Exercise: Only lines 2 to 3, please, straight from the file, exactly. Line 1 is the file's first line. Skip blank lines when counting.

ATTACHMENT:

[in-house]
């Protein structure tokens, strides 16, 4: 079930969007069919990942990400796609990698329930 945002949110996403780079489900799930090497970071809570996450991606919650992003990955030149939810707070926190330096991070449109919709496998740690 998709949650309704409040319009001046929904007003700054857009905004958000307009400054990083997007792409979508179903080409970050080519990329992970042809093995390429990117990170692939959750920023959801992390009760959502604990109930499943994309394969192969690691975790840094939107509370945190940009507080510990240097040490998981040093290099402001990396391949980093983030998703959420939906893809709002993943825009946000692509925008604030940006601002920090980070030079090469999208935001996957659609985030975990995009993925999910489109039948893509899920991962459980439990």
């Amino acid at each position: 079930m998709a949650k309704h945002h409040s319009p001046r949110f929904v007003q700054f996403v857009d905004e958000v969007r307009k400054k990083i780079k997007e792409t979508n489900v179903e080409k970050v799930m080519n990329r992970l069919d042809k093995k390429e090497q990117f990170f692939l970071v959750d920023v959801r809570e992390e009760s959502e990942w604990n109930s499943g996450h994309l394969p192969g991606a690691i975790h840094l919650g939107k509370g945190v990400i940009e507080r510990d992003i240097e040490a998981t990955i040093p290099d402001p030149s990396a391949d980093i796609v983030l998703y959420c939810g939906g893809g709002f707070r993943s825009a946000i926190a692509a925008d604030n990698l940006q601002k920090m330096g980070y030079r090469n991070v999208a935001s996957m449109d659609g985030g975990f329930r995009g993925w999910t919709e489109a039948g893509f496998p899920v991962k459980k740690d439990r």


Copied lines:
């Protein structure tokens, strides 16, 4: 079930969007069919990942990400796609990698329930 945002949110996403780079489900799930090497970071809570996450991606919650992003990955030149939810707070926190330096991070449109919709496998740690 998709949650309704409040319009001046929904007003700054857009905004958000307009400054990083997007792409979508179903080409970050080519990329992970042809093995390429990117990170692939959750920023959801992390009760959502604990109930499943994309394969192969690691975790840094939107509370945190940009507080510990240097040490998981040093290099402001990396391949980093983030998703959420939906893809709002993943825009946000692509925008604030940006601002920090980070030079090469999208935001996957659609985030975990995009993925999910489109039948893509899920991962459980439990």
């Amino acid at each position: 079930m998709a949650k309704h945002h409040s319009p001046r949110f929904v007003q700054f996403v857009d905004e958000v969007r307009k400054k990083i780079k997007e792409t979508n489900v179903e080409k970050v799930m080519n990329r992970l069919d042809k093995k390429e090497q990117f990170f692939l970071v959750d920023v959801r809570e992390e009760s959502e990942w604990n109930s499943g996450h994309l394969p192969g991606a690691i975790h840094l919650g939107k509370g945190v990400i940009e507080r510990d992003i240097e040490a998981t990955i040093p290099d402001p030149s990396a391949d980093i796609v983030l998703y959420c939810g939906g893809g709002f707070r993943s825009a946000i926190a692509a925008d604030n990698l940006q601002k920090m330096g980070y030079r090469n991070v999208a935001s996957m449109d659609g985030g975990f329930r995009g993925w999910t919709e489109a039948g893509f496998p899920v991962k459980k740690d439990r």